A new study found that vampire bats with infection self-isolate from their friends but still care for their family. Bats in colonies plagued with viruses limit their interactions with sick colony mates but continued caring for their close relatives.
Lead study author and University of Texas Ph.D. student Sebastian Stockmaier say that family bonds have been less affected by simulated disease than lesser social relationships. According to the study, sick mothers continued to take care of offspring, while healthy mothers also continued to care for sick offspring. Meanwhile, social interactions in unrelated bats decreased. For relatives, social interactions were retained.
Bats are social mammals who live in tightly interconnected colonies with up to thousands of individuals. This is why infections quickly spread.
(Photo : Wikimedia Commons)
A new study found that vampire bats with infection self-isolate from their friends but still care for their family. Bats in colonies plagued with viruses limit their interactions with sick colony mates, but still continued caring for their close relatives.
Stockmaier worked with Panamanian and Texan researchers on a captive bat population in Panama. He says bats have bonds comparable to human friendships and are highly involved in hygiene, grooming and preening both relatives and neighbors. They also share food. Such behavior helps the colony survive but also increases susceptibility to disease outbreaks.
The Panamanian Smithsonian Tropical Research Institute research team captured wild bats, injected them with bacterial extract to mimic viral disease symptoms, not making the bats ill but keeping them lethargic to groom or hunt. Some bats were taken away from the colony periodically for 24-hour periods, and food was withdrawn.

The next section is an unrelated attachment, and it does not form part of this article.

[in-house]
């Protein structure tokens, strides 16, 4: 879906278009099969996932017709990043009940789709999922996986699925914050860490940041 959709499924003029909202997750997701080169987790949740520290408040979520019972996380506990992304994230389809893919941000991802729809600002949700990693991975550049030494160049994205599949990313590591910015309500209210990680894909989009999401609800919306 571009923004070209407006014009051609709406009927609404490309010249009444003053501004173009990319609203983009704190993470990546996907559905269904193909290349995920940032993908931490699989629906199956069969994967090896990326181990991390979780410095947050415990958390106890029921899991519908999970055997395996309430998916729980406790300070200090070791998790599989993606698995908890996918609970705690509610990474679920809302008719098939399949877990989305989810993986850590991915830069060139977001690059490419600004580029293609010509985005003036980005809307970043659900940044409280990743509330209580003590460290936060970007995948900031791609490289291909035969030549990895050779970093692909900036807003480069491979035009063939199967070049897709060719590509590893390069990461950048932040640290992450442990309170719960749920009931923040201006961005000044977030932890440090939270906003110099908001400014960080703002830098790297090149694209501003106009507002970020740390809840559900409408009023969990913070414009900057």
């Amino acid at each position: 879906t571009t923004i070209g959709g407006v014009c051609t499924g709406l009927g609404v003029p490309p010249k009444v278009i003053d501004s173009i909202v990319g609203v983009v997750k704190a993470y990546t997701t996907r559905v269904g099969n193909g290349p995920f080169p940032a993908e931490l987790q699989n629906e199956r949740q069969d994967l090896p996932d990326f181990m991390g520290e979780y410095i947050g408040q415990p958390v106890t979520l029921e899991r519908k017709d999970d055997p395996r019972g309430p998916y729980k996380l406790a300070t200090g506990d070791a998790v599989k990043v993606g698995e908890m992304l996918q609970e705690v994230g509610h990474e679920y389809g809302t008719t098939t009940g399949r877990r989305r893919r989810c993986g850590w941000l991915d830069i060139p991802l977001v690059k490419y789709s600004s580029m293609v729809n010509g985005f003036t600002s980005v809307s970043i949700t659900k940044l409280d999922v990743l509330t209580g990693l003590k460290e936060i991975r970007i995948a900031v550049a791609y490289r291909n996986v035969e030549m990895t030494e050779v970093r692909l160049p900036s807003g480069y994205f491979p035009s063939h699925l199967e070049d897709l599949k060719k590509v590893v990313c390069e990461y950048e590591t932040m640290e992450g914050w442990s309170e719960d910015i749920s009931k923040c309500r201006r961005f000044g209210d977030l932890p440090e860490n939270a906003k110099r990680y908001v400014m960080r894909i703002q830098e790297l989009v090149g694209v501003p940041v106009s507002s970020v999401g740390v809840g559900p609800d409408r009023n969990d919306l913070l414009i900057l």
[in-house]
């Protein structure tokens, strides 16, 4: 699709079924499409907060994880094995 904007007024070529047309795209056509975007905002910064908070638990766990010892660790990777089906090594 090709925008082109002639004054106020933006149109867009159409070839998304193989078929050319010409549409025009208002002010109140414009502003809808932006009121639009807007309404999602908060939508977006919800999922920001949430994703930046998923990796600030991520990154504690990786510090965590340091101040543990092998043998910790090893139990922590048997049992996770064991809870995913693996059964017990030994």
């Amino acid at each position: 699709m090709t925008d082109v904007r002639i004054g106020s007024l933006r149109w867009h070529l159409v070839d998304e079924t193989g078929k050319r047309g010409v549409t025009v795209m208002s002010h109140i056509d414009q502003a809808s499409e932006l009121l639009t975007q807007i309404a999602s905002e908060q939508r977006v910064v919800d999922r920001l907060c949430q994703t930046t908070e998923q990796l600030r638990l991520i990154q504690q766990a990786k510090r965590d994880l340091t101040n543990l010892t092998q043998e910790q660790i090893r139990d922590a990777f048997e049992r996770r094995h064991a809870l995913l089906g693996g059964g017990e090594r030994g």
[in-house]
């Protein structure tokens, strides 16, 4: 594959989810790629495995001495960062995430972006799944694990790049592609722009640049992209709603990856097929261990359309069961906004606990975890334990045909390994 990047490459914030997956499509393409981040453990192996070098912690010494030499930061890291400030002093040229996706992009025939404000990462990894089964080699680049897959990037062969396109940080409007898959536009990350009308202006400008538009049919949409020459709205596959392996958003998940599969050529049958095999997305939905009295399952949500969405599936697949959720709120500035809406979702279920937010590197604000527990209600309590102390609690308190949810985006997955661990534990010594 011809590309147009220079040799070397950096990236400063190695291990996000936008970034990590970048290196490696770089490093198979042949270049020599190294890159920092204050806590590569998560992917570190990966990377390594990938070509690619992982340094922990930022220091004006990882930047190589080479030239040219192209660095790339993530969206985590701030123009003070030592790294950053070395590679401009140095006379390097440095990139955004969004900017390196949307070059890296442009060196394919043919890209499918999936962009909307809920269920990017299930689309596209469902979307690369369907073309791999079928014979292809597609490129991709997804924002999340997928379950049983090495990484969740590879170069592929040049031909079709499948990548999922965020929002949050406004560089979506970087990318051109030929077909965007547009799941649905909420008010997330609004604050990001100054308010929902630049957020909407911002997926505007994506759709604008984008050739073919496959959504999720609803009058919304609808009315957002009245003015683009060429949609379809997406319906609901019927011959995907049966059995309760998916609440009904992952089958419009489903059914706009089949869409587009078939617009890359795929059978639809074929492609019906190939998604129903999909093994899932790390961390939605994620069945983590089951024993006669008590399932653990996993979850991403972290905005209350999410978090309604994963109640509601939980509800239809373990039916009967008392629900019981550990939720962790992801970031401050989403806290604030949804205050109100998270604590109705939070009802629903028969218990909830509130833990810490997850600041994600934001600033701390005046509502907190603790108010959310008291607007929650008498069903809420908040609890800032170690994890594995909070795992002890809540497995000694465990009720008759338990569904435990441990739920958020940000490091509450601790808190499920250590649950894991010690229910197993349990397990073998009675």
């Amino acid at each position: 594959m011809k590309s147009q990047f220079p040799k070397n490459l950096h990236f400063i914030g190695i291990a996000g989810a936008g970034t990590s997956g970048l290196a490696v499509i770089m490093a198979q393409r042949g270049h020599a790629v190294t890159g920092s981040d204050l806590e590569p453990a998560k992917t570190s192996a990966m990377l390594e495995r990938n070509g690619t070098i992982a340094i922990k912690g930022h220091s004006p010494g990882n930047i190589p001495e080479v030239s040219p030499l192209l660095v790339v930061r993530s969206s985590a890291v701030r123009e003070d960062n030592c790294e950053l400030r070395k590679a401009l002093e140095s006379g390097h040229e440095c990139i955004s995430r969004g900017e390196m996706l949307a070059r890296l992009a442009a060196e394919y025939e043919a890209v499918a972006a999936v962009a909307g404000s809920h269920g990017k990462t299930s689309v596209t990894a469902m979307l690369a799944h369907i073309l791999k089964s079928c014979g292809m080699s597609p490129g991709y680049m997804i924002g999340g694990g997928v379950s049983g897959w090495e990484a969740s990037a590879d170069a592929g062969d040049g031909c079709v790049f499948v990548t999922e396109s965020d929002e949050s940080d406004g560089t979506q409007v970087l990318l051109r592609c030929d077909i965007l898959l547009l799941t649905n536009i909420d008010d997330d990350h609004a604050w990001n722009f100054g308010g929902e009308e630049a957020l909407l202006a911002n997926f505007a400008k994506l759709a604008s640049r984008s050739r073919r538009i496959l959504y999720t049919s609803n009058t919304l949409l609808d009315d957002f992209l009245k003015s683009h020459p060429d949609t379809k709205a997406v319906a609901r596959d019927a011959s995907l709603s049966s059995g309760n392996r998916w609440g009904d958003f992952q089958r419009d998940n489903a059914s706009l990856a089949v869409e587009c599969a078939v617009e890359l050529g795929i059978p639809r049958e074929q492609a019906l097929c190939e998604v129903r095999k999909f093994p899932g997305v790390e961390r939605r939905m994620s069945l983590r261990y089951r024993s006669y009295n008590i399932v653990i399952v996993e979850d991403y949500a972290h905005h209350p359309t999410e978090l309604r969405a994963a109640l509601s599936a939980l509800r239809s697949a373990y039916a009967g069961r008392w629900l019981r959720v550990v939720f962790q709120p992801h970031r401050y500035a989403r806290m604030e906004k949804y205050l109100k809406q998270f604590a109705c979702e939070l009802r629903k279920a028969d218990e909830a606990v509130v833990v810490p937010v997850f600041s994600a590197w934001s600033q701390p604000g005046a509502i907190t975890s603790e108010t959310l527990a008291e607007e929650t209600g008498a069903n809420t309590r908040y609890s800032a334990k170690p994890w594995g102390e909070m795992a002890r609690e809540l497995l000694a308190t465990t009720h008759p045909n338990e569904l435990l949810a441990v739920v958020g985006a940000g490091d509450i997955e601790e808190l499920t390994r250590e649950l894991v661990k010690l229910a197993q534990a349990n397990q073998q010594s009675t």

The “sick” bats still socialized, grooming with those outside their family stopped. Sick individuals begging for food are fed, and familial relations were retained. Mothers fed the young regardless of sickness. Grooming lessened, but the sharing of food was retained.
Scientists have identified 1,100 bat species worldwide. They comprise one-fourth of all mammals on Earth. Below are some surprising facts about them.
They live over 30 years, and flying speed reaches 100 mph.
They do not need light to find food.
They can navigate and find prey by echolocation, a high-pitched inaudible sound, and listening for returning echoes.
They can consume 1,200 mosquitoes in one hour.
They can eat their weight in insect food each night.
Over 50% of US bat species are severely declining or endangered. Habitat loss and white-nose syndrome decimated bat populations all over North America.
They can survive being frozen.
Some bat species can hibernate and survive freezing conditions and even encasement in ice.
Most bat species give birth to only one pup per year
This makes them very vulnerable to decline. Mothers can find their young in a million-member colony through their unique scents and voices.
Guano is among the most nutritious of fertilizers.
Bat droppings were the largest mineral export of Texas next to oil. Austin, Texas, has North America’s most significant urban Mexican free-tailed bat population, living below Congress Avenue Bridge, where roughly 1.5 million bats live.
The giant bat in the world is found in the South Pacific.
The flying fox has a 6-foot wingspan. Conversely, the smallest species of bat is Thailand’s bumblebee bat. A thumbnail is bigger than this animal, and a penny is heavier.
Scorpion-eating bats exist.
Pallid bats are immune to stings from even the Arizona bark scorpion, North America’s most venomous scorpion species.
Texas’ Bracken Bat Cave has the largest bat colony in the world.
Mexican free-tailed bats in the millions roost here around March to October.
© 2018 NatureWorldNews.com All rights reserved. Do not reproduce without permission.